Impact on Tampa, Florida
The Republican National Convention begins on Monday in Tampa, Florida. The latest 11 am EDT wind probability forecast from NHC gives Tampa a 15% chance of receiving tropical storm-force winds and a 1% chance of receiving hurricane-force winds on Monday. The latest model tracks for Isaac suggests that the trough of low pressure pulling the storm to the north will not be strong enough to give Isaac a northeastward component of motion when it crosses Tampa's latitude. Thus, Isaac will have difficulty making a direct hit on Tampa without passing over a considerable amount of land first, making a multi-billion dollar hurricane disaster in Tampa very unlikely. I put the odds of a mass evacuation occurring during the convention at 1%; a limited evacuation of people in the Tampa Bay area living in mobile homes in low-lying areas is probably about 5 - 10 % likely. I have detailed information on Tampa's storm surge vulnerability in a post from last week.


Figure 2. Morning satellite image of Tropical Storm Joyce.

Tropical Storm Joyce forms in the Central Atlantic
The season's tenth named storm of the year, Tropical Storm Joyce, has formed in the Central Atlantic. Joyce's formation on August 23 puts 2012 in a tie for second place with 1995 for earliest formation date of the season's tenth storm. Only 2005 had an earlier appearance of the season's tenth storm, when Tropical Storm Jose formed at 2 pm EDT on August 22. None of the models show that Joyce will be a threat to the Lesser Antilles Islands, but it may be a storm that will affect Bermuda. It is possible that Joyce will complicate the track forecast for Isaac 4 - 5 days from now, when the storms may be close enough together to interact.

Jeff Masters

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Quoting MississippiWx:
12z GFS Ensembles at 132 hours:



Dang...that's def more west than I expected....
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this thing looks like it wants to decouple... just sayin...
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Quoting NICycloneChaser:


No. Just... no.


Quoting stormtopz1:


thats and old map. the new models come out now for a texas/louisianna landfall.


No. Just... no.

LOL Im not gonna post anything for a while and just enjoy this and get some good belly laughs.
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intresting to see that other people other than me agree with me that the LLCOC is near 15N/14.9N or near that area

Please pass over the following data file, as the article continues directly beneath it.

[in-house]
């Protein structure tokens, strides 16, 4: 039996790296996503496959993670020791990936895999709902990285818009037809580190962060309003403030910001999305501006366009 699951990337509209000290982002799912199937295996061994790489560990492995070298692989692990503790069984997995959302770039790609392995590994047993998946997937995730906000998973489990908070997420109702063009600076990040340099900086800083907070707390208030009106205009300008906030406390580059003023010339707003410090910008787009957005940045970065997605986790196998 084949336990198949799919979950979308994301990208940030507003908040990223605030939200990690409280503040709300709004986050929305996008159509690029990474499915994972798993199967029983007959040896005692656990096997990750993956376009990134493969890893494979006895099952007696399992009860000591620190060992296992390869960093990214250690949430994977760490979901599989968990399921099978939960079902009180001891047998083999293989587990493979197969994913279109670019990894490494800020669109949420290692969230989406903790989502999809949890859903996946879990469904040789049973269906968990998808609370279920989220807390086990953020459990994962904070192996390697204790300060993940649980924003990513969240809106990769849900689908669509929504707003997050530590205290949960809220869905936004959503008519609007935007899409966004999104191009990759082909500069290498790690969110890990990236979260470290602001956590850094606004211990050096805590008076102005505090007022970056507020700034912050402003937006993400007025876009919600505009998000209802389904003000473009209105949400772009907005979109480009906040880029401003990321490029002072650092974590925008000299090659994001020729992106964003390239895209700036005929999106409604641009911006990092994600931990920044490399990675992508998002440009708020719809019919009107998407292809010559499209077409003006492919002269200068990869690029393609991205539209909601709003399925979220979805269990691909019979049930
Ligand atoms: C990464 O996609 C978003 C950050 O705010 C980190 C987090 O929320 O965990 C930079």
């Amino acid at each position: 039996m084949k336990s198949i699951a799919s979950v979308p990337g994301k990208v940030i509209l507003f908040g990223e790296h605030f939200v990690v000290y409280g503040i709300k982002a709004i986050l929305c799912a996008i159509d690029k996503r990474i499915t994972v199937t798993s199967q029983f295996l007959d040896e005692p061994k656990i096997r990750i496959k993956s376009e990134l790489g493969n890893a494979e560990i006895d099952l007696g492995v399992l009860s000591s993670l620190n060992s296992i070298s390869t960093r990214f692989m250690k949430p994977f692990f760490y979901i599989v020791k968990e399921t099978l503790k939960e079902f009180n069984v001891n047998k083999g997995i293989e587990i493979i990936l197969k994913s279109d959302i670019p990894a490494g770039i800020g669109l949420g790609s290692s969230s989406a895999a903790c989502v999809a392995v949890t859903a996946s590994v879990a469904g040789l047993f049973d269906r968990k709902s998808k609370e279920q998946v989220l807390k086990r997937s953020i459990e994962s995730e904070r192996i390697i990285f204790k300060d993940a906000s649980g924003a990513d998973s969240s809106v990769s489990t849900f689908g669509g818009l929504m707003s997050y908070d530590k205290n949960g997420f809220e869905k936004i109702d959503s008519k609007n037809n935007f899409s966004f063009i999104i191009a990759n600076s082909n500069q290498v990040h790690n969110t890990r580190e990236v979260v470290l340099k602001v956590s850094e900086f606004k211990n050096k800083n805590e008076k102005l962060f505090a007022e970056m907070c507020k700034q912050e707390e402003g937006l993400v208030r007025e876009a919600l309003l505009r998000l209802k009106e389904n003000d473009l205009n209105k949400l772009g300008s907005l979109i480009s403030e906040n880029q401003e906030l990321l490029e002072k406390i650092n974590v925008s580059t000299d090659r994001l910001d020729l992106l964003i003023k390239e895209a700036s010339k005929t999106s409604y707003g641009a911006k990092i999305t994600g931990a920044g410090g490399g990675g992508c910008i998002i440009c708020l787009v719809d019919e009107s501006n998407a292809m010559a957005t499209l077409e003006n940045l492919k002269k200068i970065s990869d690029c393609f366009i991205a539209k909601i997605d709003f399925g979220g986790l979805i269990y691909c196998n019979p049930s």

I am not surprised that recon failed when I found out what plane it was (AF300) this plane has a history for not working sometimes and for having to fly back home during missions
Member Since: June 13, 2009 Posts: 2 Comments: 12716
Quoting louisianaboy444:


UM lol


How is that funny, fellow Louisianian? I've been watching the Euro for days - it had NOLA in the crosshairs for a number of runs, and now it's showing more of a panhandle hit. Which is east last time I checked. Furthermore, the GFS has shifted west over the past few days. So what am I missing here? I did actually sleep, so maybe I missed something.
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Isaac just has way too much competition right now. God knows how many smaller vertices are embedded with his giant circulation.
Member Since: February 2, 2010 Posts: 0 Comments: 1540
Quoting RitaEvac:
uh oh....seeing low level rotation SW of PR, looking obvious, but we'll see



Hmmm…I'd be surprise to see a center relocation that far north, but it would throw a HUGE wrench into the track if it did. Not much thunderstorm activity there based on IR. Perhaps one of many vortexes?
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Quoting hurricanehanna:

She came right over me...actually got to see the eyewall...it was cool. Just very grateful it did not make landfall as a 4. Did enough damage and spawned lots of tornadoes though.


I bet that was neat. Of course the only hurricane that passed over my head was at 2am. Lol. Couldn't see a thing in Humberto. :)
Member Since: August 24, 2010 Posts: 0 Comments: 253
1613. LargoFl

Category One Hurricane: Sustained Winds 74-95 mph (64-82 kt or 119-153 km/hr).
Very dangerous winds will produce some damage
People, livestock, and pets struck by flying or falling debris could be injured or killed. Older (mainly pre-1994 construction) mobile homes could be destroyed, especially if they are not anchored properly as they tend to shift or roll off their foundations. Newer mobile homes that are anchored properly can sustain damage involving the removal of shingle or metal roof coverings, and loss of vinyl siding, as well as damage to carports, sunrooms, or lanais. Some poorly constructed frame homes can experience major damage, involving loss of the roof covering and damage to gable ends as well as the removal of porch coverings and awnings. Unprotected windows may break if struck by flying debris. Masonry chimneys can be toppled. Well-constructed frame homes could have damage to roof shingles, vinyl siding, soffit panels, and gutters. Failure of aluminum, screened-in, swimming pool enclosures can occur. Some apartment building and shopping center roof coverings could be partially removed. Industrial buildings can lose roofing and siding especially from windward corners, rakes, and eaves. Failures to overhead doors and unprotected windows will be common. Windows in high-rise buildings can be broken by flying debris. Falling and broken glass will pose a significant danger even after the storm. There will be occasional damage to commercial signage, fences, and canopies. Large branches of trees will snap and shallow rooted trees can be toppled. Extensive damage to power lines and poles will likely result in power outages that could last a few to several days. Hurricane Dolly (2008) is an example of a hurricane that brought Category 1 winds and impacts to South Padre Island, Texas.